Compact devices could easily be designed, where a single device monitors your blood pressure, heart rate, blood glucose, reads and reports your electrocardiogram (ECG), detects heart attacks and cardiac arrhythmias, monitors your oxygen saturation, identifies and classifies dysarthria or aphasia based on machine learning and even assesses your gait with a smart camera. The device would also be able to provide first aid instructions. This robotic device would come to you on wheels if it detects any concern linked to your wearable device. These devices will have a Bluetooth or Wi-Fi connection with your cell phone and will enable you to call 911 and immediately transfer critical medical data to the EMS who are en route to your home. This will save significant time and help EMT make proper triaging and urgent plans.
Getting ambulances to rural settings in time is always a challenge. This issue can be potentially resolved by creating rural ambulance sub-stations with self-driving ambulances that will carry patients to a main ambulance station staffed with humans. This will cut down the commute to the hospitals. Because of low traffic in rural communities, self- driving ambulances will be useful for patients who can be accompanied by a family member or friend.
With Covid or any other contagious disease, the safety of paramedics is essential. This can be compromised if the EMT sits too close to the patient monitoring the vitals during the ride to the hospital. Medical robots can easily monitor cardiac functions and vitals while the EMT can sit in a separate chamber avoiding exposure to any contagion.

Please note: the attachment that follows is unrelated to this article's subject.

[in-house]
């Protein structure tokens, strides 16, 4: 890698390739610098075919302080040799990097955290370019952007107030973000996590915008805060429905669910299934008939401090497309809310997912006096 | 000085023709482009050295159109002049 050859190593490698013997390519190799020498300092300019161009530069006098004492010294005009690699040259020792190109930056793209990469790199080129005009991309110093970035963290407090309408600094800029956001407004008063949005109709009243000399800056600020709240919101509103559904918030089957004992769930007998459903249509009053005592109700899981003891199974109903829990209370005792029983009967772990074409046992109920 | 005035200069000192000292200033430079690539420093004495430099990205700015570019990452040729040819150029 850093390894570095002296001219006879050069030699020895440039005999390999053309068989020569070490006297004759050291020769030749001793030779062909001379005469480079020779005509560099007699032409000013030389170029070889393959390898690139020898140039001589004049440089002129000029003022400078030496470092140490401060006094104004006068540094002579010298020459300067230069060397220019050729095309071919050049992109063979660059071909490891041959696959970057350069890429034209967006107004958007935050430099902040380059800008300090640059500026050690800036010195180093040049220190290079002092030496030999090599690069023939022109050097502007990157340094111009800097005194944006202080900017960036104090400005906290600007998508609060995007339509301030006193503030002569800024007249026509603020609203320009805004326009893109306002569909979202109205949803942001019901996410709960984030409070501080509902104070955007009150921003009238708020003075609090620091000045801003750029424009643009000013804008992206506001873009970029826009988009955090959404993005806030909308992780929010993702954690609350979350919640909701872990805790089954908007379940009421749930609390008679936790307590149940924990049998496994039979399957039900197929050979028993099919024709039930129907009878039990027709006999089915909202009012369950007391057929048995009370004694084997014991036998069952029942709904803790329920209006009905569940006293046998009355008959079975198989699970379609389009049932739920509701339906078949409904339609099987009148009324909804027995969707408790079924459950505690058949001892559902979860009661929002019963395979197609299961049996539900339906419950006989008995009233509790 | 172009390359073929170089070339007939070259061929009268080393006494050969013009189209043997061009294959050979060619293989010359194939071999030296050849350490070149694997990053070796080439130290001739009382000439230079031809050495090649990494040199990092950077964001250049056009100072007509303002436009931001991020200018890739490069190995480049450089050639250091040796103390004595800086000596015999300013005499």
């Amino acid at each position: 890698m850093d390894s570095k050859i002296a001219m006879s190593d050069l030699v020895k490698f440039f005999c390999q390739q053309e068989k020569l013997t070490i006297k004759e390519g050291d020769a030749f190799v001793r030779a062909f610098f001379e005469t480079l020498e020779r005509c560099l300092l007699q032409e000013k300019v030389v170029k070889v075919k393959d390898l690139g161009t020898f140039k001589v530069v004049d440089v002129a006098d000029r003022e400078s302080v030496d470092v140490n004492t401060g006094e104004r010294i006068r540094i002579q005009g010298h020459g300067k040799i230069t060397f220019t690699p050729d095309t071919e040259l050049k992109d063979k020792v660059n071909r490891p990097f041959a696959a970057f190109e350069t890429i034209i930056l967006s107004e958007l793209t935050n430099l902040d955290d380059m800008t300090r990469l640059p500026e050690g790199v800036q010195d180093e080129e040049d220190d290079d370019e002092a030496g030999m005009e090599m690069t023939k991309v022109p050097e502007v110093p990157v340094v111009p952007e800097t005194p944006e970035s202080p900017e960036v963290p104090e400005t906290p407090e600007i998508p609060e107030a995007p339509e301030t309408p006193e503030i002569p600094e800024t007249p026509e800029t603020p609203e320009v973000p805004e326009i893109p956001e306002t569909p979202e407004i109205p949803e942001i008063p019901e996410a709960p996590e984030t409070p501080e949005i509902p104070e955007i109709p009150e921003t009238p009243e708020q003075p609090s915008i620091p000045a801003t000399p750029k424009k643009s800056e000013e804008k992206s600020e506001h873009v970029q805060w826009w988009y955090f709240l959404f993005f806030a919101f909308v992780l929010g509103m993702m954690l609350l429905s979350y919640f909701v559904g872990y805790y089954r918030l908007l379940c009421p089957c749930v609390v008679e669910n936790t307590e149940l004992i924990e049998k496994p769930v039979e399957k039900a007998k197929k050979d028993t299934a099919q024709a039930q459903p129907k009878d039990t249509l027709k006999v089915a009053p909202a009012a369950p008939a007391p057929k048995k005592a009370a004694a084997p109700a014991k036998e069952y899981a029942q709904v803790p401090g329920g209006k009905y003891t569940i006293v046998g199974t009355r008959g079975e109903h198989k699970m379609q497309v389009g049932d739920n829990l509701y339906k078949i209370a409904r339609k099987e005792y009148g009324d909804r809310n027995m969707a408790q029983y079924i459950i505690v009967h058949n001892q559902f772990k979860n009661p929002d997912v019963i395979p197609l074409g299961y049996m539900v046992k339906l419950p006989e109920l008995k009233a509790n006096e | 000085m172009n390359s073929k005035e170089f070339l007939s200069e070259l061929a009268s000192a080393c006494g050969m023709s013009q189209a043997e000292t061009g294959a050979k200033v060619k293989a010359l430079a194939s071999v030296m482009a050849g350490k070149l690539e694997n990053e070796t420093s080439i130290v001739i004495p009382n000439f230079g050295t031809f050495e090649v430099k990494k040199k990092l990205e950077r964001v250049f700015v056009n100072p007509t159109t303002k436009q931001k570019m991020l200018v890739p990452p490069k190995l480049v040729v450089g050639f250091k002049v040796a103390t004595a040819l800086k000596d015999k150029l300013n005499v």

CT scans have already been deployed in ambulances. What if the scanners are equipped with AI technology for identifying potentially salvageable tissue in stroke patients? This will significantly shorten the door to needle time, saving, and improving more lives.
Triaging in the Emergency Rooms Using AI Technology
One of the worst nightmares of many patients in the emergency rooms is the never-ending wait time. AND the reason for the waits is lack of personnel. The question is, do we really need a human interface to triage patients in the emergency rooms? This could be very easily done by self-serving kiosks as are seen on airports for checking-in. These kiosks could be equipped with statistical learning technology to properly triage and prioritize patients and inform the attending physicians about the urgency of the situation. At the same time the specialist on call can be kept up to date about the ER visits of patients related to their fields of expertise. IMAGINE how much time can be saved if the triage monitors in the ER communicate directly to the monitors in the on-call rooms.
When Patients Are Admitted
People/patients get hospitalized for one or combination of the following reasons: To make a diagnosis, for investigations, treatment and supportive care and placement in a safe setting. Once the patient is admitted, there can be a lot of roadblocks for timely investigations and discharge planning. The triaging of requests for investigations is subjective to some extent. Developing AI based algorithms that are reviewed by radiologists may provide a more objective way to order tests. Routine blood work these days has become random blood work. If all investigations that are ordered on a daily basis were to be justified, the ordering physicians will be in serious trouble. And this adds up to the costs of the healthcare system. There have to be AI monitored statistical protocols for ordering investigations that will ensure that appropriate investigations get carried out on a timely basis and inappropriate redundant investigations are eliminated.
In the context of infection control, robotics can play a significant role in patient care. Daily patient rounds can be easily carried out by robots with a screen that shows the doctors face to the patients. It is a short distance telemedicine. Telemedicine does not have to be distant locations. Telemedicine can be used across the hall to maintain social distancing.